Martin Parr ‘Signs of the Times’ Exhibition and Book

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Photographer Ashley Jouhar

Photographer Ashley Jouhar

Whether timeless or timely, Martin Parr’s Signs of the Times project tuned into the odd equilibrium of domestic life, teasing out the public expressions  of private emotions

Title

Signs of the Times exhibition and book release

Who?

Martin Parr is one of the most celebrated photographers working in Britain and indeed the world today. Prolific, not only in his photographic output but as a collector of photo books and cultural ephemera, he is also the current President of Magnum, the international photographic cooperative.  Magnum’s founder, Henri Cartier-Bresson called this co-operative “a community of thought, a shared human quality, a curiosity about what is going on in the world, a respect for what is going on and a desire to transcribe it visually” – a thumbnail sketch of Martin Parr.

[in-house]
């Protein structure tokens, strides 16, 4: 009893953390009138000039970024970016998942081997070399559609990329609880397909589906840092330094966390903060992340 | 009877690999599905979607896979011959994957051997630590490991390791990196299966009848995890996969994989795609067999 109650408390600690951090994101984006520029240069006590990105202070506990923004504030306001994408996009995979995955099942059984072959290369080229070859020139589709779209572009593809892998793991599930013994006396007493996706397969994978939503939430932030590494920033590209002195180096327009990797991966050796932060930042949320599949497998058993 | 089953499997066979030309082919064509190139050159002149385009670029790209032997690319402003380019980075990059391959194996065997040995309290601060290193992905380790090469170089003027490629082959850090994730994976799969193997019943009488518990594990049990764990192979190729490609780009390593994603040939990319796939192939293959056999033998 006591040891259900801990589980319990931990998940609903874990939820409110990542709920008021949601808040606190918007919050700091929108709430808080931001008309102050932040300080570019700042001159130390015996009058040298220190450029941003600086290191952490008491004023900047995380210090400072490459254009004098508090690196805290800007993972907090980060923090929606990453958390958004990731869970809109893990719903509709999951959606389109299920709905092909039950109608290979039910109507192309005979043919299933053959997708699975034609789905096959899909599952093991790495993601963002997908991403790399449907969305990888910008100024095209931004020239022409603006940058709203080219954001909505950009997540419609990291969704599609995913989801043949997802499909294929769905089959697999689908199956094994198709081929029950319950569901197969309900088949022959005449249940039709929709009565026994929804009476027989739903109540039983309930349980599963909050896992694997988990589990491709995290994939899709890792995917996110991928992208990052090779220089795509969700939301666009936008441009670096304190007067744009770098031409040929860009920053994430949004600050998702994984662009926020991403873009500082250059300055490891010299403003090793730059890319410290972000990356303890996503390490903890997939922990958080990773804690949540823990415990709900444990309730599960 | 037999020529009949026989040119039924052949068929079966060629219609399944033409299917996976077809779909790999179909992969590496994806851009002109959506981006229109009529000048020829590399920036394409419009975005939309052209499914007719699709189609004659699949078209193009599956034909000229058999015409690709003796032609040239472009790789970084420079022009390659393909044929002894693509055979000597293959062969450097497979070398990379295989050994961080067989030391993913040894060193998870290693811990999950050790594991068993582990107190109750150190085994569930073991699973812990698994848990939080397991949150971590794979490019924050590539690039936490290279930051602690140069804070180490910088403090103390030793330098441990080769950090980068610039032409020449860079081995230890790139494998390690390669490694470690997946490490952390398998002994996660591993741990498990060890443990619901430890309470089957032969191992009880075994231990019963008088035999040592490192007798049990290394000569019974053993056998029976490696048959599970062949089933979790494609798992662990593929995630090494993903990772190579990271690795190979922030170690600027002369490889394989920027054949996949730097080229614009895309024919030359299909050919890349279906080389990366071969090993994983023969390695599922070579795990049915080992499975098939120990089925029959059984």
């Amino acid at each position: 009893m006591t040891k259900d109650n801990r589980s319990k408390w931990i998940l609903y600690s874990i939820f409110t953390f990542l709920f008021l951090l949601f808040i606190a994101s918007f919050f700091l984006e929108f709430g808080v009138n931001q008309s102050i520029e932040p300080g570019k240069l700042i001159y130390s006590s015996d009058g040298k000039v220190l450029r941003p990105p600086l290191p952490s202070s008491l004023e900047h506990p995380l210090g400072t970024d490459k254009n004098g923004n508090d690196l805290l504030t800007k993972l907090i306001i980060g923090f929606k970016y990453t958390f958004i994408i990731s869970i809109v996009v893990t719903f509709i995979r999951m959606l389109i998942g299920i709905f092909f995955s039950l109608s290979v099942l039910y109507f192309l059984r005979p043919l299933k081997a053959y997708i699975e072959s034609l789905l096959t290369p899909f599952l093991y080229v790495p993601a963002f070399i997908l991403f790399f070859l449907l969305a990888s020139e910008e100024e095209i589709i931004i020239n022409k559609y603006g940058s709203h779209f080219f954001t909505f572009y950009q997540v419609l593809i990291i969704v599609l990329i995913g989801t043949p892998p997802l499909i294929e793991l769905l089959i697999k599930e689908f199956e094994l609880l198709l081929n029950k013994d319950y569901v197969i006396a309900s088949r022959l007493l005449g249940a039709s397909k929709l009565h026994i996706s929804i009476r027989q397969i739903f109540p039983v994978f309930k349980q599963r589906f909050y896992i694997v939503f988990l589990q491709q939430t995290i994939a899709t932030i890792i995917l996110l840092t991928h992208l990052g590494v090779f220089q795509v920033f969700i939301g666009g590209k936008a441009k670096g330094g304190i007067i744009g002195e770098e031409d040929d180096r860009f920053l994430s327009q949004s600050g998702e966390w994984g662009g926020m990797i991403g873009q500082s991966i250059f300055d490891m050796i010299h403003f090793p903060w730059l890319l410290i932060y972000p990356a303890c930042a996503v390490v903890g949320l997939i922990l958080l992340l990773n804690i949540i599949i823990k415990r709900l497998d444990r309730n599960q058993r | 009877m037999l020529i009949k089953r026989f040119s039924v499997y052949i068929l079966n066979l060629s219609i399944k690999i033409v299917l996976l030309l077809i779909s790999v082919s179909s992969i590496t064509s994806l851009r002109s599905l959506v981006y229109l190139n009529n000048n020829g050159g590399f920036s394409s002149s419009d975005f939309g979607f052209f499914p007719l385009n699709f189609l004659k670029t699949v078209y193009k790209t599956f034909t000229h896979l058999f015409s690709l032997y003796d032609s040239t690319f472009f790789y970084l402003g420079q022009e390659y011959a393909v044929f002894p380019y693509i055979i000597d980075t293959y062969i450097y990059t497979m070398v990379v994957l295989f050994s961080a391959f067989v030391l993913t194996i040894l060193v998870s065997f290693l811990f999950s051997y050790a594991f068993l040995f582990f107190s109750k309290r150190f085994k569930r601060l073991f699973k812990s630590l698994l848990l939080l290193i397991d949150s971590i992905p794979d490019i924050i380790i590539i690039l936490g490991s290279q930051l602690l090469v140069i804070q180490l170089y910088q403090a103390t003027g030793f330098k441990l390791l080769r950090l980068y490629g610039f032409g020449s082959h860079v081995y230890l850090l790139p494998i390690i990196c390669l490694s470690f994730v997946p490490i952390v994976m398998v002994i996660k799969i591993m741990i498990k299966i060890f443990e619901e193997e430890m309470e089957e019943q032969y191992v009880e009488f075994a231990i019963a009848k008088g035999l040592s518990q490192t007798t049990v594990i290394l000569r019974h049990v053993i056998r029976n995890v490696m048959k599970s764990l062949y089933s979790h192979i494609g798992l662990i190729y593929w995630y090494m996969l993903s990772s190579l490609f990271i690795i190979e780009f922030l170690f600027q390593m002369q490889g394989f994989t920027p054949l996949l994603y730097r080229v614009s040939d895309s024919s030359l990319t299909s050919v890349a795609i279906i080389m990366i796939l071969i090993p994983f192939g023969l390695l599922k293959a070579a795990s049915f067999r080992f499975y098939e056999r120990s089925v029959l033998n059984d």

What?

An exhibition and book release at The Beetles + Huxley Gallery, 3-5 Swallow Street, London, W1B 4DE. Signs of the Times was a photographic project about the British home. In 1990, 2000 people responded to an ad for volunteers to be photographed and filmed in their homes, discussing all aspects of their personal taste. 50 households were chosen to take part.

Copyright © Martin Parr/Magnum, courtesy Rocket Gallery. "To come home in the evenings to find the kids have carried out their own form of anarchy is just about the last thing I can face." 1991.